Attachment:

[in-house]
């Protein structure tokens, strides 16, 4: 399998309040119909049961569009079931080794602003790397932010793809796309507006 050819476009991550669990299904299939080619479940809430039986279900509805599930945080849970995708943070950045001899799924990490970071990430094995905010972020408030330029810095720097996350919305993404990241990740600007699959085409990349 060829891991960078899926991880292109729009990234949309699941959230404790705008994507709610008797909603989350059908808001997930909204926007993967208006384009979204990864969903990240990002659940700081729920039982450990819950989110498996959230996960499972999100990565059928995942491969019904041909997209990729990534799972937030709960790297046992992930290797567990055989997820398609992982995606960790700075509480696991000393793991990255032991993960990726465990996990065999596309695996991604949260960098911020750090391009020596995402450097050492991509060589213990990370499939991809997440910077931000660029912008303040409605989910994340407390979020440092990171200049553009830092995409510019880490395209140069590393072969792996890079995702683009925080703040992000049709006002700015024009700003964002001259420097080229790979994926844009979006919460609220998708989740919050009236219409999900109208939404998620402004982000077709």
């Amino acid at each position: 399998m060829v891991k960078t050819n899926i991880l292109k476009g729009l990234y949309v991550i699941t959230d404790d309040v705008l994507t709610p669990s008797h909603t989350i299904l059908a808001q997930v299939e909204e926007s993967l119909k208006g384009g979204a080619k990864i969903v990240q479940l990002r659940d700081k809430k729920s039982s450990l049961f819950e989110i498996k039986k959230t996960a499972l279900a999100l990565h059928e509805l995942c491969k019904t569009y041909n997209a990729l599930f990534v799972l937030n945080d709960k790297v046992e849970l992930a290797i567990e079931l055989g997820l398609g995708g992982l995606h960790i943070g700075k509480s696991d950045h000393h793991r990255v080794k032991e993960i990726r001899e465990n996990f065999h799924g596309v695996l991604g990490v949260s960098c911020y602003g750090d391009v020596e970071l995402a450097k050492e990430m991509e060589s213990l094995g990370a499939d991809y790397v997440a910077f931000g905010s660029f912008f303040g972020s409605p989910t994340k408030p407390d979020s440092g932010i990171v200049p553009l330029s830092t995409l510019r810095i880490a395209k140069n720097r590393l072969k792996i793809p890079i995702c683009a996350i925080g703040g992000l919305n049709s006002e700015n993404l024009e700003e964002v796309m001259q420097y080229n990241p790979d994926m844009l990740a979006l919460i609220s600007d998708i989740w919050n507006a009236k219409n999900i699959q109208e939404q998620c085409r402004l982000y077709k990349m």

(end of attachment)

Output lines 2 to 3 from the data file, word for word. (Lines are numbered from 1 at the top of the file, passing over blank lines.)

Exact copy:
């Protein structure tokens, strides 16, 4: 399998309040119909049961569009079931080794602003790397932010793809796309507006 050819476009991550669990299904299939080619479940809430039986279900509805599930945080849970995708943070950045001899799924990490970071990430094995905010972020408030330029810095720097996350919305993404990241990740600007699959085409990349 060829891991960078899926991880292109729009990234949309699941959230404790705008994507709610008797909603989350059908808001997930909204926007993967208006384009979204990864969903990240990002659940700081729920039982450990819950989110498996959230996960499972999100990565059928995942491969019904041909997209990729990534799972937030709960790297046992992930290797567990055989997820398609992982995606960790700075509480696991000393793991990255032991993960990726465990996990065999596309695996991604949260960098911020750090391009020596995402450097050492991509060589213990990370499939991809997440910077931000660029912008303040409605989910994340407390979020440092990171200049553009830092995409510019880490395209140069590393072969792996890079995702683009925080703040992000049709006002700015024009700003964002001259420097080229790979994926844009979006919460609220998708989740919050009236219409999900109208939404998620402004982000077709």
């Amino acid at each position: 399998m060829v891991k960078t050819n899926i991880l292109k476009g729009l990234y949309v991550i699941t959230d404790d309040v705008l994507t709610p669990s008797h909603t989350i299904l059908a808001q997930v299939e909204e926007s993967l119909k208006g384009g979204a080619k990864i969903v990240q479940l990002r659940d700081k809430k729920s039982s450990l049961f819950e989110i498996k039986k959230t996960a499972l279900a999100l990565h059928e509805l995942c491969k019904t569009y041909n997209a990729l599930f990534v799972l937030n945080d709960k790297v046992e849970l992930a290797i567990e079931l055989g997820l398609g995708g992982l995606h960790i943070g700075k509480s696991d950045h000393h793991r990255v080794k032991e993960i990726r001899e465990n996990f065999h799924g596309v695996l991604g990490v949260s960098c911020y602003g750090d391009v020596e970071l995402a450097k050492e990430m991509e060589s213990l094995g990370a499939d991809y790397v997440a910077f931000g905010s660029f912008f303040g972020s409605p989910t994340k408030p407390d979020s440092g932010i990171v200049p553009l330029s830092t995409l510019r810095i880490a395209k140069n720097r590393l072969k792996i793809p890079i995702c683009a996350i925080g703040g992000l919305n049709s006002e700015n993404l024009e700003e964002v796309m001259q420097y080229n990241p790979d994926m844009l990740a979006l919460i609220s600007d998708i989740w919050n507006a009236k219409n999900i699959q109208e939404q998620c085409r402004l982000y077709k990349m």